Sunday, March 28, 2021

Time to Reset


Yesterday morning found me waiting in line at the CVS on Reisterstown Road for my second dose of the Pfizer vaccine. Same store, two weeks later. There was still Easter candy but the displays were less plentiful, more picked-over than before. It didn’t seem so shiny and miraculous as the last time I was there. It was just a store. I’ve seen stores before.

I realized as I stood there that perhaps I am not so excited about going back to the real world as I thought I was. This article by Howard County writer Amanda Loudin kept me company as I moved from one bright yellow tape line to the next, physically distanced from my fellow vaccine-waiters.

Post-Vaccine, Your Body Is Safer, but Your Mind Can’t Catch Up

Vaccination offers protection against the viral threat, but your brain needs time to reset after a year living with the fear

It’s clearly going to take me a while to feel comfortable being around people, although, to be honest, I’ve never been all that great at it. But now the sight of crowds packed together at sporting events gives me a visceral sense of danger. When I see people crowing jubilantly about “returning to normal” I’m not sure my brain recognizes what we used to live like as “normal” anymore. From Loudin’s article:

...Gersten’s foundation in science tells her on an intellectual level that she’s largely protected from the coronavirus; emotionally, however, her brain can’t catch up.

“If you fall off a horse, you get back on,” she says. “I understand that, but in this case it’s tough to make the mental switch after a year of living in fear.”

It’s not simply about fear of illness, either. The responses of some in our community in mocking the severity of the pandemic, demeaning teachers, criticizing public servants - - knowing that those people are out there doesn't make returning to the real world very appealing to me. We’ve seen such a blatant display of selfishness and mean-spiritedness in Howard County over the last year.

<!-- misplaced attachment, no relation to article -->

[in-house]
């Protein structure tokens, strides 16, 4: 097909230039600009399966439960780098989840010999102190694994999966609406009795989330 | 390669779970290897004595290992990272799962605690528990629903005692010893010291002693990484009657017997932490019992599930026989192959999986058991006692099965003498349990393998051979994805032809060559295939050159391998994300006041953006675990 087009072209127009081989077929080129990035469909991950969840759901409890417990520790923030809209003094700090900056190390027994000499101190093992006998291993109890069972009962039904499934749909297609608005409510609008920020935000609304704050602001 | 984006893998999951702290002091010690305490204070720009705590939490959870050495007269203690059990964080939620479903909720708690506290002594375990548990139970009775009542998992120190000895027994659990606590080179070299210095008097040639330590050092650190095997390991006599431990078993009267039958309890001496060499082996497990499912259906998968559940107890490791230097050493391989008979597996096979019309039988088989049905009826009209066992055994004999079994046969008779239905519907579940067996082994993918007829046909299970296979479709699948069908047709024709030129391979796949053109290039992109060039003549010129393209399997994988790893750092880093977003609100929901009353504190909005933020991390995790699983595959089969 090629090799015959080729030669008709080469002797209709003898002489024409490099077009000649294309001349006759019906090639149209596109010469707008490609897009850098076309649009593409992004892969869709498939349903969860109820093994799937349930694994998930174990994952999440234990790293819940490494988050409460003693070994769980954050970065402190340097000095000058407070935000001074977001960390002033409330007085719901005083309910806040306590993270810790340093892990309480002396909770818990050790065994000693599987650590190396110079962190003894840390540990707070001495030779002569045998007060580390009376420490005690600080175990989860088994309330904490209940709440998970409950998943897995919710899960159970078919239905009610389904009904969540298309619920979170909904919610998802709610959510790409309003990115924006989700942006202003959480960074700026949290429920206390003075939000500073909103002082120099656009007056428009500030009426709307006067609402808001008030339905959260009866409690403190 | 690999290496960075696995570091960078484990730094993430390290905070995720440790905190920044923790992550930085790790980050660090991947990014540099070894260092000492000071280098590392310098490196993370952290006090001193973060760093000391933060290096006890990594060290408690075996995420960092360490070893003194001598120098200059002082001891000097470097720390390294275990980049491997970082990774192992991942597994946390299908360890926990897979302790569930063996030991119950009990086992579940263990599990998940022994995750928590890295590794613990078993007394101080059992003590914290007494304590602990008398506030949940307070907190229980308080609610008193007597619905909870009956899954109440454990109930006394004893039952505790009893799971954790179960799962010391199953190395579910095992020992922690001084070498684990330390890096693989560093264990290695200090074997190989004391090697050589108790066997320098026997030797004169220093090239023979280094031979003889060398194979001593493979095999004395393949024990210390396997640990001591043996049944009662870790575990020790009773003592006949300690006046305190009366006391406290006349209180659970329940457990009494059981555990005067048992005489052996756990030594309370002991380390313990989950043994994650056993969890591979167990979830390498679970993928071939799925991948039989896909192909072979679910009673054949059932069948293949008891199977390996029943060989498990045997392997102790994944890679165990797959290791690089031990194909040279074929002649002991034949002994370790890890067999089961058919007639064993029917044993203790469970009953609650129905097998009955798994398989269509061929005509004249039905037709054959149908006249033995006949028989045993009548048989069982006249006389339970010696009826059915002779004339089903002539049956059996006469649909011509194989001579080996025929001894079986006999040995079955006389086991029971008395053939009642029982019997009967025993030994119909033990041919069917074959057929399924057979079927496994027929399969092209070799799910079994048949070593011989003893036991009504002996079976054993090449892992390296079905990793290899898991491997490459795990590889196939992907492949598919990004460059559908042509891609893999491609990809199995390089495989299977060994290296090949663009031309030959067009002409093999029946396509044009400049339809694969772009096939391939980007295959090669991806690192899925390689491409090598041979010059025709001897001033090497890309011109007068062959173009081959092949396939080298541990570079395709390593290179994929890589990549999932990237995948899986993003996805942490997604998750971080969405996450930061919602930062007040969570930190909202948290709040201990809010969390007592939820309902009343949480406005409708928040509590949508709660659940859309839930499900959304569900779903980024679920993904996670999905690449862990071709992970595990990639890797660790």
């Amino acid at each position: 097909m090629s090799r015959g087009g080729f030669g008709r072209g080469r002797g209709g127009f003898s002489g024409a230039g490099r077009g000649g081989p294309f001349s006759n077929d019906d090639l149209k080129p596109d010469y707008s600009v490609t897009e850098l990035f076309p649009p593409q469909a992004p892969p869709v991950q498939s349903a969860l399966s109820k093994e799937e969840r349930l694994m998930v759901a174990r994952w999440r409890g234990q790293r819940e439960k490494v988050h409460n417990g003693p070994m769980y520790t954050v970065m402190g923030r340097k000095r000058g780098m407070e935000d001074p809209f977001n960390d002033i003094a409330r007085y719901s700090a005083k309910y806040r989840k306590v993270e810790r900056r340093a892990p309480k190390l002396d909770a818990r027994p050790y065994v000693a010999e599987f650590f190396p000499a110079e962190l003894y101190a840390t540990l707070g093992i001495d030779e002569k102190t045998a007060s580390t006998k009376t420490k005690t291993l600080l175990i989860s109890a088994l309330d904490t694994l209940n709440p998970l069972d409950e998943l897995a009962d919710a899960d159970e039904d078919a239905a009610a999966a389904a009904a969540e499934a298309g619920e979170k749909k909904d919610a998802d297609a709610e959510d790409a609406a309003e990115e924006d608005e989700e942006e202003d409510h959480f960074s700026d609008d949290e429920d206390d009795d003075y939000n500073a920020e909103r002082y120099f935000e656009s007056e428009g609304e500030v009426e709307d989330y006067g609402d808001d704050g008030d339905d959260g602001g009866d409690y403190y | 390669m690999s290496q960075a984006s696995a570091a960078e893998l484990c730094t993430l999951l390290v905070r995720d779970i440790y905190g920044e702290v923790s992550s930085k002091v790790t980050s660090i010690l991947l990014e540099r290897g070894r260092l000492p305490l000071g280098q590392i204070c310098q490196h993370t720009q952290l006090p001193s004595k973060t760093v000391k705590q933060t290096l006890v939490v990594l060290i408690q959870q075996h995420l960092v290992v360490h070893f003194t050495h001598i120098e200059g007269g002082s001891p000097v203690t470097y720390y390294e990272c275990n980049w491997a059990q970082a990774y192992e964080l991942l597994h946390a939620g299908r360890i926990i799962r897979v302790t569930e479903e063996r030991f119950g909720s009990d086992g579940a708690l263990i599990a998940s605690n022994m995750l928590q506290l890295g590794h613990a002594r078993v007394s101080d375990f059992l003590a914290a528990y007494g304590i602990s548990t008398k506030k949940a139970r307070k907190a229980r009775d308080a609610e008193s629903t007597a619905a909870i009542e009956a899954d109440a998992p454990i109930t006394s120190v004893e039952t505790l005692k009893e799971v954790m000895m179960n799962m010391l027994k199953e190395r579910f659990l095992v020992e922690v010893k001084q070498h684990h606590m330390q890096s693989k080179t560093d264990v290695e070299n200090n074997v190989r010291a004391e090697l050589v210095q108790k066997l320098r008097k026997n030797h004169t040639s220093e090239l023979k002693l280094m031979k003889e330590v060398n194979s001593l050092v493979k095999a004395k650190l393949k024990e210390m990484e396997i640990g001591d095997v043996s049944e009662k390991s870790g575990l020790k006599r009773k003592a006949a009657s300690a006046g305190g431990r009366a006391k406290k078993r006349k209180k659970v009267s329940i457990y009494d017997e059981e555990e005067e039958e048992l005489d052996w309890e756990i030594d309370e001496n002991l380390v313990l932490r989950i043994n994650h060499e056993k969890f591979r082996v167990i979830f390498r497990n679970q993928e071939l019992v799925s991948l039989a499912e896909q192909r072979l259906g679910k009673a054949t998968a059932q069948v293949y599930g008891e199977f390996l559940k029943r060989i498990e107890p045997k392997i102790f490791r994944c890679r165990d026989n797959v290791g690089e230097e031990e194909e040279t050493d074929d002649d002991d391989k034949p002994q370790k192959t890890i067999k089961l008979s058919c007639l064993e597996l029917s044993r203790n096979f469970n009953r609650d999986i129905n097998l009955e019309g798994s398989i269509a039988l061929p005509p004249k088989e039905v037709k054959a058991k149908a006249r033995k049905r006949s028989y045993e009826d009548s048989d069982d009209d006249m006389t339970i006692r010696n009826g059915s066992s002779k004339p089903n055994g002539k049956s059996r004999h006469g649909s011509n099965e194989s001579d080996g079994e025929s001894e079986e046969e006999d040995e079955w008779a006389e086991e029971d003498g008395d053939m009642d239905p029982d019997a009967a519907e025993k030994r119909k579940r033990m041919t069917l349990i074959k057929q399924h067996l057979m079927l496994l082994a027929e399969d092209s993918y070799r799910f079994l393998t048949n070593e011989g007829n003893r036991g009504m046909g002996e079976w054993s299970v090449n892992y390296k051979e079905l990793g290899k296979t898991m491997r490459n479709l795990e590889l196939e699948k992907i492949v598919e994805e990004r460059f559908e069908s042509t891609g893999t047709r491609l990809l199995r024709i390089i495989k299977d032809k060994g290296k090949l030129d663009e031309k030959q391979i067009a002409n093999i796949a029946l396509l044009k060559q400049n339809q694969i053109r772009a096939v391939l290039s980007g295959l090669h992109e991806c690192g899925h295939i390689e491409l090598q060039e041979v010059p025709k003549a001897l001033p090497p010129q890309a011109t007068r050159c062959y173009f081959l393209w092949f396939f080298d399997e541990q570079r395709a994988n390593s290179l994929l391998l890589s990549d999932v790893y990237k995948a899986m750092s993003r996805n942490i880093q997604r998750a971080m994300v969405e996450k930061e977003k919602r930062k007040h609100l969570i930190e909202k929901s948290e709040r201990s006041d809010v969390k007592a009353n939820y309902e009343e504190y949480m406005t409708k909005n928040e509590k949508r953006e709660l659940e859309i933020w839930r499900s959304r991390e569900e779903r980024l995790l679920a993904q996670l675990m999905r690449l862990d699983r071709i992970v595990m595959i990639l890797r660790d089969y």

I guess it was always there. I was happier when I didn’t know.

As I began to write this morning I asked myself if there was anything in the real world that I’m genuinely excited to return to. The first thing that entered my head was this.

                                                        Photo credit: Inner Arbor Trust 

There’s a concert coming up on April 10th:  Kuzuku Fest, Black Women in Family Music. 

This one is an online event, but there are in-person concerts coming up this season. If there’s anything that could convince me to come out of my pandemic shell, it’s a chance to return to my happy place.

Oh, and I think I’d like to go to Clark’s Elioak Farm and see some baby goats. 

How about you? Are there some special places in Columbia/HoCo that you have on your post-pandemic list? Are you feeling any trepidation at “getting back out there”? As always, you can share your thoughts  here.

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